Geary charts how the game developed in Galway

Michael Geary remains a passionate football follower

On a wet Monday afternoon Michael Geary’s thoughts drift back to a different and dynamic era when junior football dominated conversations in the town.

Geary’s eyes still light up when Brian Delargy is mentioned. “You had so many gifted soccer players at the time, the late Brian Delargy with Galway Hibernians,” Geary says admiringly.

“You wouldn't expect to see a greater player. He was a natural, gifted soccer player. Tragically he died a young man unfortunately, but the memories he left from the games he played, the skill that the man had was unbelievable.”

Stories about Delargy’s footballing ability will always be passed down through the generations. His place in Galway sporting folklore cemented. “Without any shadow of a doubt,” Geary responds.

“You don't have to think about that at all, people from other clubs and people that came along to see the game of soccer at the time - they couldn't get over the skill of a man like that playing in local junior football. It was a great credit to Galway Hibernians to have such a class player on their books at the time.”

In the intervening decades much has changed in the sporting landscape. Geary highlights the emergence of so many progressive clubs in every part of the county as being remarkable. “Back then finance was not a major thing,” he says.

“Most of the clubs were in Galway city. The first clubs you saw coming through then were Tuam Celtic, St Bernard's, clubs like that. Soccer wasn't the number one game in Galway, the GAA was big at the time. Eventually it got big because of the publicity the game got in Galway, that was important.

“The game has developed an awful lot in comparison to when I got involved. It wasn't the most popular game at that time, but it really took off. The main reason it took off was because of the people playing it, their parents started following the game. You had great crowds going to the games at the time which was top class.”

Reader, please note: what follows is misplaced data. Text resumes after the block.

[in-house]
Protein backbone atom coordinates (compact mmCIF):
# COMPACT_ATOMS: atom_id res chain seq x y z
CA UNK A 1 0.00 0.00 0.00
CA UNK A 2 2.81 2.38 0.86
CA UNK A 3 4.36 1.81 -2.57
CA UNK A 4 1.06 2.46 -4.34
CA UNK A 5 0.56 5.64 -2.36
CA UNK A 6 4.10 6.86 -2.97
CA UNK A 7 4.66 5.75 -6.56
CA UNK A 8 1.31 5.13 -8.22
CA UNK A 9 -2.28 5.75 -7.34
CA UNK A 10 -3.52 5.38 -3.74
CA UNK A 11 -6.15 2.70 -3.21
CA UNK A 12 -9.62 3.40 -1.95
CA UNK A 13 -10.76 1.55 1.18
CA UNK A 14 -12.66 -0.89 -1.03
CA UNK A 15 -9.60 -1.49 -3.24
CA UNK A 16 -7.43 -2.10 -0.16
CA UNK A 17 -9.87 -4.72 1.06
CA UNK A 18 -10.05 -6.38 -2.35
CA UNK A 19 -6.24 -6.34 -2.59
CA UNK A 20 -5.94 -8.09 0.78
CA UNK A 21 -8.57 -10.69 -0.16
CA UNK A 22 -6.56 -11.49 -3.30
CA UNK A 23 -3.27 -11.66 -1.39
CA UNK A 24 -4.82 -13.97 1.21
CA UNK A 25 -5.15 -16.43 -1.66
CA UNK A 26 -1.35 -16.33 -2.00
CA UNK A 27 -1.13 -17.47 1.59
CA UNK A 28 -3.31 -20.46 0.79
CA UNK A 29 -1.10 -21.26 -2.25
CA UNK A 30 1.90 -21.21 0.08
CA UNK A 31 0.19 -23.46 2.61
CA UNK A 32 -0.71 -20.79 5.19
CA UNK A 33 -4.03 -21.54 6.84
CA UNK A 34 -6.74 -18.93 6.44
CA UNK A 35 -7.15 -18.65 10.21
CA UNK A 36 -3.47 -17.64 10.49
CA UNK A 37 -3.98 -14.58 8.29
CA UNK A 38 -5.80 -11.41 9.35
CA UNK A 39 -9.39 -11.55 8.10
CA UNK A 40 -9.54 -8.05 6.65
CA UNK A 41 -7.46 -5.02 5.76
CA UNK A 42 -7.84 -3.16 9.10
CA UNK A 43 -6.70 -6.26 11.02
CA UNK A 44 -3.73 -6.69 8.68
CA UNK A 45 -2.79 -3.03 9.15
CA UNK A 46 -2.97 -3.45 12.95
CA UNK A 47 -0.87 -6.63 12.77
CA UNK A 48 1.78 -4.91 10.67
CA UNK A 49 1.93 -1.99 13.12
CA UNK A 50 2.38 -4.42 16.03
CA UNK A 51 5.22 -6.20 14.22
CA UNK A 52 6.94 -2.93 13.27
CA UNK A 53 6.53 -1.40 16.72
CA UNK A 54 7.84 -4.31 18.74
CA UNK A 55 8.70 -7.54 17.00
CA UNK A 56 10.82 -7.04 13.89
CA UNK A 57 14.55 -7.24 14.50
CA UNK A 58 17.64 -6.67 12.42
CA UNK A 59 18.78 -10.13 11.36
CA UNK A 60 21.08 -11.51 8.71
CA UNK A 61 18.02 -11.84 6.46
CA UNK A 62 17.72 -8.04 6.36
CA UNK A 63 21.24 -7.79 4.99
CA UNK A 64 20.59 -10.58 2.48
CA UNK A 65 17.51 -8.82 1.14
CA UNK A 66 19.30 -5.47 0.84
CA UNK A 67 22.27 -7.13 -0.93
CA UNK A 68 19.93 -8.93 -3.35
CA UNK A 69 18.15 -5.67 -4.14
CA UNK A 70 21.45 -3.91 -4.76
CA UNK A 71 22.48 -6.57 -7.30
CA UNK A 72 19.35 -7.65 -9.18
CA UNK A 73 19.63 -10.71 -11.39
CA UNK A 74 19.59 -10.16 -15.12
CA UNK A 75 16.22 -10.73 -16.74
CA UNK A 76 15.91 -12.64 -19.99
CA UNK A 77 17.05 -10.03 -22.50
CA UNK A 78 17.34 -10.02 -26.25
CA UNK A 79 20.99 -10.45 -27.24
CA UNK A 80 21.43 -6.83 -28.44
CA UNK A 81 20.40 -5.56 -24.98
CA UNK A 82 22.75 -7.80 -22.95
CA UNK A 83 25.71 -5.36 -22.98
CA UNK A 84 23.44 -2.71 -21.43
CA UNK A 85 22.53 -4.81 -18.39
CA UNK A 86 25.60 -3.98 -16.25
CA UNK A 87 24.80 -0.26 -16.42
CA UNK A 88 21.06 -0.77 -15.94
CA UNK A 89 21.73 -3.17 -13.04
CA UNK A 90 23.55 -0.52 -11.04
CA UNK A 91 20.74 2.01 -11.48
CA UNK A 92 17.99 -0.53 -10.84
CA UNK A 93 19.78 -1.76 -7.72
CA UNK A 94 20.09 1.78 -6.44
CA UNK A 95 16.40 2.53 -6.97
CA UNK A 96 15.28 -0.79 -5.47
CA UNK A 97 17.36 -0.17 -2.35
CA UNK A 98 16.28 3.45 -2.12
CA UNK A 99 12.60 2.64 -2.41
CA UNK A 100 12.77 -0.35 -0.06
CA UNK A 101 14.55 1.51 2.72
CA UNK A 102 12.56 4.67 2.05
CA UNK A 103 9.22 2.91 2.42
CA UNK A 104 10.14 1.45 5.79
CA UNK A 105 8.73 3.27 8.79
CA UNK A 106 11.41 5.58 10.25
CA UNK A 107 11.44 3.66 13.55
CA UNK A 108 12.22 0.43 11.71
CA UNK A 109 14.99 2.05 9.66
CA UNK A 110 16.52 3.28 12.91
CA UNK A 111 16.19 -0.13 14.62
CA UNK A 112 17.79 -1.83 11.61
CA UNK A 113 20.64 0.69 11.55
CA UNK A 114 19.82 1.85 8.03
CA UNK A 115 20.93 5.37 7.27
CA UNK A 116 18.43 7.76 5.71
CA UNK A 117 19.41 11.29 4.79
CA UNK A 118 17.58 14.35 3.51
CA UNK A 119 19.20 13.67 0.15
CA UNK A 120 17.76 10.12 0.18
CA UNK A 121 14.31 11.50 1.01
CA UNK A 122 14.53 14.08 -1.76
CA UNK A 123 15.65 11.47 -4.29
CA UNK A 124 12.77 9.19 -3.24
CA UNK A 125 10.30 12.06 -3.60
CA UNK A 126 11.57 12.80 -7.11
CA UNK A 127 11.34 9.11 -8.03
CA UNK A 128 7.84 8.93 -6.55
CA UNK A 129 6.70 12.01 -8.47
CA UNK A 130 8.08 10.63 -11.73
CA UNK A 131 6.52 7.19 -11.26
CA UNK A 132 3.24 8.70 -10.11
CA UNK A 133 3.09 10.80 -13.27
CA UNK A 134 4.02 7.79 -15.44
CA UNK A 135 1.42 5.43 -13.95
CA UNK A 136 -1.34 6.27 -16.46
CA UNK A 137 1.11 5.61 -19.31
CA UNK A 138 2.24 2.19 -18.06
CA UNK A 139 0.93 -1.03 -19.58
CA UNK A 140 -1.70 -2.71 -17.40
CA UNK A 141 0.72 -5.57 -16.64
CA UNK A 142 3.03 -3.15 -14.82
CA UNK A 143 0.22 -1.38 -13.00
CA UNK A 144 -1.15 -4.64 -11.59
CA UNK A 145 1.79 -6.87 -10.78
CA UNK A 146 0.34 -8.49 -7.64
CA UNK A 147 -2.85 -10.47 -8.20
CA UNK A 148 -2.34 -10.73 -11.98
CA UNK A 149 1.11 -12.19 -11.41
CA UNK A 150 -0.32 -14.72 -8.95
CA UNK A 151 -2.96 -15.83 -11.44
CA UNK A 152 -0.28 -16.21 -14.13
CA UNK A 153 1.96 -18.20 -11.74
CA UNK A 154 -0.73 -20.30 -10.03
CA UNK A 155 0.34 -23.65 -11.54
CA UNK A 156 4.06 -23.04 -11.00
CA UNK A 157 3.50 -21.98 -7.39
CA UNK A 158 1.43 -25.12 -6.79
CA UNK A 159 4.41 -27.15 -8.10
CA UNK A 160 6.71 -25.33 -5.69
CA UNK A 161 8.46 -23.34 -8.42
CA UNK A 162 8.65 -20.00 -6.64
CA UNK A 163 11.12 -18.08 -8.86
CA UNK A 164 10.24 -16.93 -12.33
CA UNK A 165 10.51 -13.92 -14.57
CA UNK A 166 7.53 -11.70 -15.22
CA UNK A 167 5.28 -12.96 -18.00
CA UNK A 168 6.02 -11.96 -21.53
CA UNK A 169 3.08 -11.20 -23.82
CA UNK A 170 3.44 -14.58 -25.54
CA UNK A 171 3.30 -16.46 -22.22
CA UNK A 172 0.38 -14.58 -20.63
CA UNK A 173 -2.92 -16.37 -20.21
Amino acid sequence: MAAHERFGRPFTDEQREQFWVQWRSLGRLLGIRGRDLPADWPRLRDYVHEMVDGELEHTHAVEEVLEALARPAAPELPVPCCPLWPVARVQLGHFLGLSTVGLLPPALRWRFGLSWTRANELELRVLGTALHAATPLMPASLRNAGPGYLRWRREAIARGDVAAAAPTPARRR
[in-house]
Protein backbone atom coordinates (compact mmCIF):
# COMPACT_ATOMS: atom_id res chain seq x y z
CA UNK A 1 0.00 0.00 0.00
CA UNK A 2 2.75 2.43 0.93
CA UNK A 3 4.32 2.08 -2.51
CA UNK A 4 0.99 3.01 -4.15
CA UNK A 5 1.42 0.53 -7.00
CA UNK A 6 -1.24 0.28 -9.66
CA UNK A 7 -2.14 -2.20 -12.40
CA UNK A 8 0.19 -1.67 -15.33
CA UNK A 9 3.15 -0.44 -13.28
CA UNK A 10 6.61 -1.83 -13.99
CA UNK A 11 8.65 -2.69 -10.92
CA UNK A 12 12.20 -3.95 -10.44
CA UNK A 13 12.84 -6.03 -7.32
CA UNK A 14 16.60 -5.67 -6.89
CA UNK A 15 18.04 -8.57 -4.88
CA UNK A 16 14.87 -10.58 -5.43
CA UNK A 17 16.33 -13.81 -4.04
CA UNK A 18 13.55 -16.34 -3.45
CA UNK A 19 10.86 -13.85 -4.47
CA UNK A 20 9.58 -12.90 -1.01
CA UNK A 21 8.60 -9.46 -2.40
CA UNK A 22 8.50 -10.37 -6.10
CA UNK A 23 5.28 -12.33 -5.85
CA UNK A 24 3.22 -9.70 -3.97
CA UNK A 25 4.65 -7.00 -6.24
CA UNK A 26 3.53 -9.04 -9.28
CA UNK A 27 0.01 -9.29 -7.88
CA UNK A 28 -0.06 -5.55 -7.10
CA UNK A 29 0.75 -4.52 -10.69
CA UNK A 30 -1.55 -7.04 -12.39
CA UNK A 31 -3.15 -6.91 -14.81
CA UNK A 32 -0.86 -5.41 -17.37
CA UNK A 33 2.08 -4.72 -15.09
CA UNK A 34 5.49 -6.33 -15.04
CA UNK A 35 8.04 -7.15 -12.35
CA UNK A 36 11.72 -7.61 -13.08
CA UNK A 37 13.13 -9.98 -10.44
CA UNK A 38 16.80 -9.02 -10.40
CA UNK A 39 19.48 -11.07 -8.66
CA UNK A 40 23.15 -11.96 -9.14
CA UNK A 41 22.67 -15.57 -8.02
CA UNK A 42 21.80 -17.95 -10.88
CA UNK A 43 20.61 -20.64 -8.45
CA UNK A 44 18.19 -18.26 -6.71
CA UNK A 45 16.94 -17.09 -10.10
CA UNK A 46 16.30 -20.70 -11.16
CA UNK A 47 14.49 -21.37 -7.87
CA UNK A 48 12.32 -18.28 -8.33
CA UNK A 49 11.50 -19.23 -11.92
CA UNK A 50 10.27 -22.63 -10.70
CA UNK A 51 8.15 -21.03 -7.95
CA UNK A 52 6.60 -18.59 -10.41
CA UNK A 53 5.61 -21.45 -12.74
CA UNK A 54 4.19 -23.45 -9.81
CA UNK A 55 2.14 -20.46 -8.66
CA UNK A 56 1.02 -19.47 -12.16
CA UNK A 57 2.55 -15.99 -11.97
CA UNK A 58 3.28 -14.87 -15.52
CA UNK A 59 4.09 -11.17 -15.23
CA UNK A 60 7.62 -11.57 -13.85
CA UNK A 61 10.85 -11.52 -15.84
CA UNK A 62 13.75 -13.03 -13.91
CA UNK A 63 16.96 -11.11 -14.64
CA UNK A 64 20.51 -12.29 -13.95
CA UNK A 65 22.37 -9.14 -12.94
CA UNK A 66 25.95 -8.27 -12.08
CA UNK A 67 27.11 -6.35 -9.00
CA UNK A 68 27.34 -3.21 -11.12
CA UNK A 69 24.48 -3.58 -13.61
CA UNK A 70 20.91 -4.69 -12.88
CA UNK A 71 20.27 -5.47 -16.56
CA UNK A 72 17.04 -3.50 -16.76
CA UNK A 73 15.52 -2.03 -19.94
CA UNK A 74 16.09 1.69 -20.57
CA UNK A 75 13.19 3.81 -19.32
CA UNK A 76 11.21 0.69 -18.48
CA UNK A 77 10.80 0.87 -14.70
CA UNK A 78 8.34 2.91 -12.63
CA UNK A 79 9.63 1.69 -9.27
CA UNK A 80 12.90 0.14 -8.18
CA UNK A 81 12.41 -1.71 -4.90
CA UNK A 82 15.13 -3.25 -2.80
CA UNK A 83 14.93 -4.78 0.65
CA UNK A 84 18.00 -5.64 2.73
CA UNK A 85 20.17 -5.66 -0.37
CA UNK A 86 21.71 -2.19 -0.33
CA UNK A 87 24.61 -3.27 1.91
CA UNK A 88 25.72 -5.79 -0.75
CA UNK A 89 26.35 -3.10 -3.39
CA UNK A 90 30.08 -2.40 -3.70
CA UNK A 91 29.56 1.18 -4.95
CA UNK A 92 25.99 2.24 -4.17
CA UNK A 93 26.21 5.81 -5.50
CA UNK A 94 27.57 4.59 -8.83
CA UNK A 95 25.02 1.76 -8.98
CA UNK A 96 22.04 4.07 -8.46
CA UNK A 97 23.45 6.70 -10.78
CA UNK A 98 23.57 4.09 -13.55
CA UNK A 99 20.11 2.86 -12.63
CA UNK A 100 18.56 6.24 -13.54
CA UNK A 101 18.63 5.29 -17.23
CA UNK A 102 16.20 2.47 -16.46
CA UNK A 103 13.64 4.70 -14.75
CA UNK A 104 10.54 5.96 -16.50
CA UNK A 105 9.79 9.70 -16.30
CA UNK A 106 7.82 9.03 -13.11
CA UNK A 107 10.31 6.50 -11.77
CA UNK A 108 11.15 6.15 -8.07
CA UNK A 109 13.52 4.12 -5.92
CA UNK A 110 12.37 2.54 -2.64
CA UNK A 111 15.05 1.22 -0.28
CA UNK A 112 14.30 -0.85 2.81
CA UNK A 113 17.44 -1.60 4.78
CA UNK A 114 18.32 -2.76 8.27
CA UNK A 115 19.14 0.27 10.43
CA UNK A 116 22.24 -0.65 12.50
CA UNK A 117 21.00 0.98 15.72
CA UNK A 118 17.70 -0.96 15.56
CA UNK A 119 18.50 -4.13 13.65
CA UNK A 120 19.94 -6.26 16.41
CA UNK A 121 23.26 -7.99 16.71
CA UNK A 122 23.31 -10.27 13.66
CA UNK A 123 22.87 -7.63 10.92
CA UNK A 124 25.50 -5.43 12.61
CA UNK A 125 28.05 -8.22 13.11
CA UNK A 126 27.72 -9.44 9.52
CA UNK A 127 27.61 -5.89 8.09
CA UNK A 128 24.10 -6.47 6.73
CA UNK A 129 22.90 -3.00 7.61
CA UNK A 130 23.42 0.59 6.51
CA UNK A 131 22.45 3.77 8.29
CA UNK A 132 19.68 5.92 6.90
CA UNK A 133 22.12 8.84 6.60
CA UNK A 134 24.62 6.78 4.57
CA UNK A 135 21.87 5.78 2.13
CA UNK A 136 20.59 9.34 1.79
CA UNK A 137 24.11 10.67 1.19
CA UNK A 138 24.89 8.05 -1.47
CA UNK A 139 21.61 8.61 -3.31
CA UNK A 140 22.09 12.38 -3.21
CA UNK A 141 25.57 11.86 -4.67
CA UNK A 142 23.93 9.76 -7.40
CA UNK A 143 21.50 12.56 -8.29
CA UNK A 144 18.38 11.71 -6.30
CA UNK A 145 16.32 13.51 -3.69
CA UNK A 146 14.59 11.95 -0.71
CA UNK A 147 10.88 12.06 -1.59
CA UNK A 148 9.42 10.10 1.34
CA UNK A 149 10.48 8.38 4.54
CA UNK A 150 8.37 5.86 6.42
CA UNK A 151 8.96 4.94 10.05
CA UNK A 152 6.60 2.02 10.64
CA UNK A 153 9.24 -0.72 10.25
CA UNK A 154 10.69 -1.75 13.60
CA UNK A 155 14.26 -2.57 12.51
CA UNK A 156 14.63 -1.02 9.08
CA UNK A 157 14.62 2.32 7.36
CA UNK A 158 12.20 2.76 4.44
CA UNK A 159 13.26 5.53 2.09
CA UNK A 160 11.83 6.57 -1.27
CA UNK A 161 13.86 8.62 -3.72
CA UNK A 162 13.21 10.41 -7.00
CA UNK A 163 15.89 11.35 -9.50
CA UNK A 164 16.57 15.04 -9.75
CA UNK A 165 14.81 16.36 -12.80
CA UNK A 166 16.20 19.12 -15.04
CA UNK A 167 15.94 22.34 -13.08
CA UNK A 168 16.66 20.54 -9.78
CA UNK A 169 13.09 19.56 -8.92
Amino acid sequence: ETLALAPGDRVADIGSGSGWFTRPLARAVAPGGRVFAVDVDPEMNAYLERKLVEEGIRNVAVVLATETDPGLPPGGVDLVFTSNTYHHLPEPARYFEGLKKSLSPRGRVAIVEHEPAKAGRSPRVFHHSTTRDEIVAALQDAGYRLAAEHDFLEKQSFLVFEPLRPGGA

A lifetime spent involved in sport allows Geary to reflect on how things have altered. Opportunities exist, but the trips abroad linger in the memory.

“One of the greatest achievements we had back then was the twinning of the two cities, Galway and Lorient in Brittany, the corporation gave the Galway FA an invitation to bring a team to Lorient,” he recalls.

“Obviously we accepted the invitation and we had a marvellous time. At that particular time years ago there was a major parade. The great and late Brod Trill, Lord rest him, he was chairman of the Galway FA, he carried the flag in the parade.

“It was a parade that lasted the best part of an hour and a half to two hours. It was a great occasion, the manner in which we were treated was first class. It was one of the first times that the great Chieftains got together. For our young lads it was a great occasion.”

The adventures still matter to Geary. That is why going to see Eamonn Deacy feature for Aston Villa counts for so much even to this day. “He was the most unassuming character you'd ever meet,” Geary says.

“He was such a talented player, he played Gaelic Football with St Michael's. Even going to Villa Park we brought a group of young kids to Villa Park. There was one particular time we brought a group of young kids to London.

“After the game Eamonn came on to the bus, you can imagine the enjoyment they got. It was a great occasion. That was Eamonn, he was still the same down to earth character we knew here in Galway.

“The great thing about Eamonn was he was a natural. For Eamonn playing soccer for Aston Villa was a dream come true. If we are being honest that was the great thing about Eamonn, he was such an unassuming character.

“He loved the appreciation he was given, not for himself, but for the game, and the enjoyment the younger people got from going to these games to see him play. That was something special. He did a lot for the game of soccer in Galway.”

A decade after passing away, Deacy’s determination and decency still inspires. The contribution of another true Galwegian, who performed in the English Football League, Peter Casey, is appreciated by Geary.

“We used to go on great trips to Coventry in particular,” Geary says. “Sadly one of the great people we were lucky enough to be able to go over to at the time was the late Peter Casey, who played for Blackburn Rovers. He was from Bohermore, a great soccer player, but more than that he was a wonderful individual.

“He was living in Coventry at the time, the manner that man went out of his way to look after you was something to behold. His pride in what Galway is about and what Galway is was something to behold.”

Gone, but not forgotten.

**Listen to the full interview with Michael Geary on this week’s ‘Cian on Sport’ podcast available on Soundcloud, Spotify, and Apple Podcasts.


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